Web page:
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November 5, 2013
Our good friend, Robert Green, recently published an article about making wise business decisions about budgeting. Written for Cadalyst Magazine, the article “Don’t Be Penny-Wise and Computer Foolish” talks about how aging technology can end up wasting huge amounts of employee time. With budgets getting tighter each year and businesses expected to produce more with less, is it wise to pull the budgets in on your technology? Maybe not. Robert discusses a real-life example:
To illustrate the folly of keeping an old “boat anchor” computer in service, I’ll present the true story of “Jim” — a client I’ve worked with in recent years. Jim is a structural engineer who does a lot of analysis work on very large concrete and metal truss building structures. He runs a variety of CAD and calculation programs to model static and seismic loads, and all are memory-hungry, data-intensive applications.
Every other day or so, Jim needs to run major analytical calculations on his old dual-core machine that features a whopping 6 GB of RAM. When faced with larger file sizes, this clunker often locks up, and Jim has to start over. In any given week, Jim loses at least five hours of processing time because of these types of problems. Not only are these delays very frustrating for Jim, they also hamper the progress of other personnel who need Jim’s results to proceed with their work, and they ultimately lead to increased project turnaround times and even missed deadlines.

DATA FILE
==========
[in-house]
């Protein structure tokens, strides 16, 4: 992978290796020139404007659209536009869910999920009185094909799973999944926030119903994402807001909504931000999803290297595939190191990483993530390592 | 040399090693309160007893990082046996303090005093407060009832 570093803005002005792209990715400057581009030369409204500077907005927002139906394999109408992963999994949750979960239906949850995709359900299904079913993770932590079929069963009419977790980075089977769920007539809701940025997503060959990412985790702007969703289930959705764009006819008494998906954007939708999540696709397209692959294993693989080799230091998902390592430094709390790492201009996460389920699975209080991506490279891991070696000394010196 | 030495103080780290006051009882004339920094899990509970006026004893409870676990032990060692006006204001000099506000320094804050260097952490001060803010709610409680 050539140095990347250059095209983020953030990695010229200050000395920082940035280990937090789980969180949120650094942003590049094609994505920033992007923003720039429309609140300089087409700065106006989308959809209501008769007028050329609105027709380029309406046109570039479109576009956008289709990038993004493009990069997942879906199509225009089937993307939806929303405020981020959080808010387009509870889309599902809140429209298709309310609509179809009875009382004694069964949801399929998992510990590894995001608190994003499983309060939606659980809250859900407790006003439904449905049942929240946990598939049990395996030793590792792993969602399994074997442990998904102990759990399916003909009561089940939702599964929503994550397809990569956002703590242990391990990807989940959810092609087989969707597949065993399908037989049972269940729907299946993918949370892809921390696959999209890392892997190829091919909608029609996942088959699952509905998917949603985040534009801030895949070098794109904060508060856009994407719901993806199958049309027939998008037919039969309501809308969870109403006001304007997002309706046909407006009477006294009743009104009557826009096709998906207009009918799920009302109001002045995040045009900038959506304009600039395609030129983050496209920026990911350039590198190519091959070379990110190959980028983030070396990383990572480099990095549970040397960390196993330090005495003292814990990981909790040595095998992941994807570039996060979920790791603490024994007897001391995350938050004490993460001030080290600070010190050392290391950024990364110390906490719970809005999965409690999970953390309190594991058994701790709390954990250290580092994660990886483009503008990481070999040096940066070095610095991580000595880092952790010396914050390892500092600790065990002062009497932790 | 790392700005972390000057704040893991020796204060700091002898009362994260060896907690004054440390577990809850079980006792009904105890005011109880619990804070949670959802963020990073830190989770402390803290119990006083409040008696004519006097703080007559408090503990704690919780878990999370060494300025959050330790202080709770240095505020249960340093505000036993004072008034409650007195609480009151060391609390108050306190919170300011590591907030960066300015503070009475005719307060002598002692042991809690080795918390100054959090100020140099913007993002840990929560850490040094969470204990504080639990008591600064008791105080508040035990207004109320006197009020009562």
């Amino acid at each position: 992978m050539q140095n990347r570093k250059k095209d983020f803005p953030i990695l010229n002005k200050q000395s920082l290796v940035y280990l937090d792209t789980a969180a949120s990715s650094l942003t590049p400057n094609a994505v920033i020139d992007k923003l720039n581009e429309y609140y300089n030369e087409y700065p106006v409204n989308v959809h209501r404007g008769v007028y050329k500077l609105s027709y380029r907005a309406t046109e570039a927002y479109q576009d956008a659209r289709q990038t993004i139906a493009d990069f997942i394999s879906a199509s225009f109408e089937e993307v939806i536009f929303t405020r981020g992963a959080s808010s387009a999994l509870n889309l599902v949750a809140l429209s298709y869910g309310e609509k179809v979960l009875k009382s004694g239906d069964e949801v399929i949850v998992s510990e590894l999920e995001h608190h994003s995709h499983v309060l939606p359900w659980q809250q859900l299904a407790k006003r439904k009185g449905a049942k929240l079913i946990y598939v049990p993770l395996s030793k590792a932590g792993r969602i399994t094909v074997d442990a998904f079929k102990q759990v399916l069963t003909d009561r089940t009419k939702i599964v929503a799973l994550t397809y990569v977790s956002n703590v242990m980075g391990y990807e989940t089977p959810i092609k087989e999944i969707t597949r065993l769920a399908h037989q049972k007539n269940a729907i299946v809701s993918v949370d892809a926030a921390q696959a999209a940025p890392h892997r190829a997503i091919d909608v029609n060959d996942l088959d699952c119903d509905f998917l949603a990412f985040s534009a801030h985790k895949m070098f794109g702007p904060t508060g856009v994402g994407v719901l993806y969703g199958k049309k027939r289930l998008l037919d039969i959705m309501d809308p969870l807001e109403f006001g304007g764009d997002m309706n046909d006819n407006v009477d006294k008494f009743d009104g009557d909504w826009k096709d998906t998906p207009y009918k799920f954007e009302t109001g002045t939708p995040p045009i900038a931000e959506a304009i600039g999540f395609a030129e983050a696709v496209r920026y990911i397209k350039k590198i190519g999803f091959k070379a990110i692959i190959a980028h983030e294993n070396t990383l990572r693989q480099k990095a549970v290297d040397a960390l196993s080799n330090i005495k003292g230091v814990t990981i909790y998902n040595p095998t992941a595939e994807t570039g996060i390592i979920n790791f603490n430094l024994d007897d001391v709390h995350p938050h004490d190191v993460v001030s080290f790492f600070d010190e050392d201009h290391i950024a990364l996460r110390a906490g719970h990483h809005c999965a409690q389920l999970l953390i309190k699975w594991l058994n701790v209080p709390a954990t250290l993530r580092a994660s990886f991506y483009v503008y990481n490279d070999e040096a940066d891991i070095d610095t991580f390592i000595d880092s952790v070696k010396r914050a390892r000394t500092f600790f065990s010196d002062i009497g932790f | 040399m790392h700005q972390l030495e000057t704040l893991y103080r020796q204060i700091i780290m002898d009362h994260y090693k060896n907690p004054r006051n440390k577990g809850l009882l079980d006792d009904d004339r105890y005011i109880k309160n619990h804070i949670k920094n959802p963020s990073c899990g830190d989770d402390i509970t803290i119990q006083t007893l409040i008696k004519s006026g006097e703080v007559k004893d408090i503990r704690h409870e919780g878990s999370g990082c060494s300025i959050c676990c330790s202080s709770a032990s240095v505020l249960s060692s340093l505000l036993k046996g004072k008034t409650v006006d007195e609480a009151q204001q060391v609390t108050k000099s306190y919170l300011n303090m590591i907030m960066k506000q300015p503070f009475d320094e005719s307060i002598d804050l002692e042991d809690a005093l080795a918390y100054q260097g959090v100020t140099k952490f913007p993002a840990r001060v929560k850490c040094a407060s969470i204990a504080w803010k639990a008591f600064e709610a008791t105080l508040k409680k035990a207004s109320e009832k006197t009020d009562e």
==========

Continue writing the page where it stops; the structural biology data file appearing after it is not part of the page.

Now here’s where it gets interesting:
Jim is a very highly compensated engineer ($110,000 per year) whose billable rate approaches $80 per hour. This means that every week, Jim is losing $400 in productivity (five hours at $80 per hour) due to lockups. If Jim works 48 weeks per year, this number jumps to an astounding $19,200 in lost productivity per year, or $57,600 over the three-year life of a computer.
Currently Jim cusses a lot, works weekends, and just isn’t a happy camper in general. So Jim is disgruntled — and his company is losing $19,200 each year — because his management team believes that a new $6,000 workstation is way too expensive.
Does this strike you as penny-wise and computer-foolish?
Read the entire article here.
Robert Green has provided CAD management consulting, programming, training and technical writing services for clients throughout the United States, Canada and Europe since 1991. A mechanical engineer by training, Robert has used AutoCAD, MicroStation, SDRC, Calma and Inventor software systems in a variety of engineering environments since 1985. Robert’s expertise in CAD management has been acquired via real world experience as the “alpha CAD user” everywhere he’s worked. Over time he came to enjoy the technological and training challenges associated with CAD management and now trains CAD managers via public speaking. Robert is well known for his insightful articles in Cadalyst magazine and his book Expert CAD Management: The Complete Guide (published by Sybex). When not writing Robert heads his own consulting practice, The Robert Green Consulting Group, based in Atlanta.